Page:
'Short sales,' a sign of housing troubles, start popping up

Apr 11, 2008

Some local real estate agents are getting a crash-course in short selling, a process in which financially strapped homeowners ask a bank to forgive part of their mortgage in order to sell the property.

The situation arises when the sale price is less than what's owed on the mortgage and the seller can't afford to make up the difference because of a job loss, divorce, serious illness or other hardship.

Unless the debt is forgiven, the sale won't go through.

The number of short sales is relatively tiny in the region, but they're happening often enough for some brokerage firms to ask attorneys to explain the strategy to agents.

It's a sign that while the local housing market is healthier than in parts of the country where sale prices are plummeting and foreclosures are rising, the area isn't immune to the problems.

"We're not getting inundated with them [short sales] but we do see them now more than in the past," said Joe Farry, vice president and managing broker at Prudential Manor Homes Realtors in Niskayuna.

Home Funding Finders, a mortgage broker affiliated with Coldwell Banker Prime Properties in Latham, recently prepared a six-page handout explaining the basics of short sales.

"The moral of the story is to get the conversation started early if you think you're facing a short sale," said Tom Faughnan, CEO of Home Funding Finders.

The results of a national survey released April 4 by Inside Mortgage Finance in Bethesda, Md., found short sales and pre-foreclosure sales account for 20 percent of closed home sales.

Publisher Guy Cecala said short sales vary by region and are more prevalent in markets where prices have fallen steeply, such as Florida and southern California.

Al Picchi, vice president and general manager of RealtyUSA in Clifton Park, said a short sale can prolong a closing by a month or more.

The lender will require more information about the seller's finances and will check the values of surrounding homes to ensure the owner isn't trying to "ditch" the property by low-balling the price, Picchi said.

Delays in the closing were one of the biggest obstacles to short sales cited by real estate agents in the national survey because potential buyers walk away from the deal.

Short sales have existed in the lending industry for many years. They are more common during a real estate slowdown, when homeowners have trouble selling for as much as they need to pay off the mortgage.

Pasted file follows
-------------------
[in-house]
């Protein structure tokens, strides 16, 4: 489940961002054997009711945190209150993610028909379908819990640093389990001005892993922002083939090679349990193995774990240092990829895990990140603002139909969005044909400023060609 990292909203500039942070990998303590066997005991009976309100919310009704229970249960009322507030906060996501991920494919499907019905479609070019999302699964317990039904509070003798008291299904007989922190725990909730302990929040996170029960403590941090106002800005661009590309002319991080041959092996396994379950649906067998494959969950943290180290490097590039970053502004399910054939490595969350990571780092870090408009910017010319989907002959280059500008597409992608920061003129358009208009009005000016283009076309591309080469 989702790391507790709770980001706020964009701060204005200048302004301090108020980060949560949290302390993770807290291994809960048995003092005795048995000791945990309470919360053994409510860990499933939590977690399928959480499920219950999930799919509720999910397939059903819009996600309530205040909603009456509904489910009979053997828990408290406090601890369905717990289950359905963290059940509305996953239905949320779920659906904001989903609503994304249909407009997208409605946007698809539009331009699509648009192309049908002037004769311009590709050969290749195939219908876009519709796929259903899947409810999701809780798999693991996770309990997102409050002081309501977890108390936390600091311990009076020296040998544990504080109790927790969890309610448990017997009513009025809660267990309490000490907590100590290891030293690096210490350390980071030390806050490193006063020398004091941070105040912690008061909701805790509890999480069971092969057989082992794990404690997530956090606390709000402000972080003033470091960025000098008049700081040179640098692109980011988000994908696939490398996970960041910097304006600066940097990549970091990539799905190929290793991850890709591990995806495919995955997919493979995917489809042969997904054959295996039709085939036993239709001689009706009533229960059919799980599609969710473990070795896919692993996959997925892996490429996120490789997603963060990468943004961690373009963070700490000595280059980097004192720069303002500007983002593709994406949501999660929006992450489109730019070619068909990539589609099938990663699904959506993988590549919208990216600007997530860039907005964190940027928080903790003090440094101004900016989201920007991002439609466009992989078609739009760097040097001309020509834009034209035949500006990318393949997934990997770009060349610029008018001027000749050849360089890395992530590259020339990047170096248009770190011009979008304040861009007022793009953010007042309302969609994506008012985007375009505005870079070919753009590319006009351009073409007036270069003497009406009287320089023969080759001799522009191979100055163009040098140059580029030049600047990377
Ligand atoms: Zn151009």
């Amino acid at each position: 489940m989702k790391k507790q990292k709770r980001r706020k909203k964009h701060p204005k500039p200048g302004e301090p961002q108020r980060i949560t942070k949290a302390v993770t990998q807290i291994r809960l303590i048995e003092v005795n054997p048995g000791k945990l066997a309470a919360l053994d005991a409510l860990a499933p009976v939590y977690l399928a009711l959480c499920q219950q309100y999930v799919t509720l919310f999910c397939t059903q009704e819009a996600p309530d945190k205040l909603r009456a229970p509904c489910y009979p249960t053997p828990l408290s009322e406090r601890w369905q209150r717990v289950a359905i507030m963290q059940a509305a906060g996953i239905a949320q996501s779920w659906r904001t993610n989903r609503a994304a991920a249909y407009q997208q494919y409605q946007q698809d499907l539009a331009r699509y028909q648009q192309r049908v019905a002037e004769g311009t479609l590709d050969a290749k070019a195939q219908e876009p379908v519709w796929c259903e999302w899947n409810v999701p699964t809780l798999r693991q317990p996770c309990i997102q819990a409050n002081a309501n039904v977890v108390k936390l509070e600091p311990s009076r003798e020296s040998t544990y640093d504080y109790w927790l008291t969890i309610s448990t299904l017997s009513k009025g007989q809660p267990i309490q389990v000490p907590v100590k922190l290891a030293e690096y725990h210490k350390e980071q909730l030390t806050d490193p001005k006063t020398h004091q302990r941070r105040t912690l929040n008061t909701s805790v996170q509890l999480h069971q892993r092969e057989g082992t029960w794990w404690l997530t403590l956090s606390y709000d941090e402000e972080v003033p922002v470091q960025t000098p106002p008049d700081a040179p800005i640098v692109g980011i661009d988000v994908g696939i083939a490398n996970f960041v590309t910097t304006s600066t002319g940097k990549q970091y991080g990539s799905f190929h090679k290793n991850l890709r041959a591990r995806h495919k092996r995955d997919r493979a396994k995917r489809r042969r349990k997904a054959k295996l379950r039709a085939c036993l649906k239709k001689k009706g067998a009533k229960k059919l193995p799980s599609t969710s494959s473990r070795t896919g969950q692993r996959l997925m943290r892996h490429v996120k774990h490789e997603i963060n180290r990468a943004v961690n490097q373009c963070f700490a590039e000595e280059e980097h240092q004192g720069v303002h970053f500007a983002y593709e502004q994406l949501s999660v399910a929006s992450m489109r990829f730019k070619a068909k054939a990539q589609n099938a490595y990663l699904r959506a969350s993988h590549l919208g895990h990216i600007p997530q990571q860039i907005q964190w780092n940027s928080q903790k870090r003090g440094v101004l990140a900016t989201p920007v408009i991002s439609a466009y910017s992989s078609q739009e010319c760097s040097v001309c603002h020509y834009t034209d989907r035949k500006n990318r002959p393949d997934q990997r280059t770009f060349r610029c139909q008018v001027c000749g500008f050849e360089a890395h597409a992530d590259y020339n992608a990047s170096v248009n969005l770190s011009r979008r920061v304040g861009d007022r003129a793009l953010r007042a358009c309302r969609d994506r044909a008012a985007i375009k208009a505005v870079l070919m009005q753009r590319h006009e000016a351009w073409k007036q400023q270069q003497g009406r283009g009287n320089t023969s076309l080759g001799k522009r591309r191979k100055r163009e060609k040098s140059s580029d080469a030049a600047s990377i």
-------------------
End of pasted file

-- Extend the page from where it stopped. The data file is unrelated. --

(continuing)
If a homeowner is at risk of foreclosure, the lender must decide whether it's better to forgive part of the debt instead of taking possession of the property.

Gene Sneeringer, a principal at Sneeringer Monahan Provost Redgrave Title Agency Inc. in Albany, said the firm is seeing two to three times the number of short sales today as it has over the past five years.

He emphasized the total "isn't very dramatic" because there were so few in recent years.

Still, there has been an uptick.

"I suspect over the remainder of 2008 we're going to see more short sales because the selling season is just starting," Sneeringer said.

Michael Schafer, a real estate attorney in Ballston Spa, has a handful of local clients involved in a short sale.

One is a seller whose mortgage payoff is $137,000. Even though there's a sale contract for $149,000, Schafer said the real estate agent commissions, closing costs and repairs needed to the home mean the actual purchase price would be $109,000, or $28,000 less than the payoff.

At this point the lender wants to do its own inspection to confirm the cost of the repairs, Schafer said.

Hard data about the number of short sales are hard to come by.

Lenders aren't required to report short sales to the New York State Banking Department. Officials at four trade associations--the American Bankers Association, New York State Banking Association, Mortgage Bankers Association and Greater Capital Association of Realtors--said they don't keep track of short sales.

Officials at four local banks and credit unions--Trustco, Pioneer Bank, SEFCU and Ballston Spa National Bank--said requests for short sales are few and far between, if they get them at all.

But, Sneeringer and Schafer said fewer local banks hold mortgages, preferring instead to sell them to other lenders who service the loans.

The mortgages they do hold typically are with customers who have good credit and job histories. They are less likely to fall behind on monthly payments or be foreclosed upon


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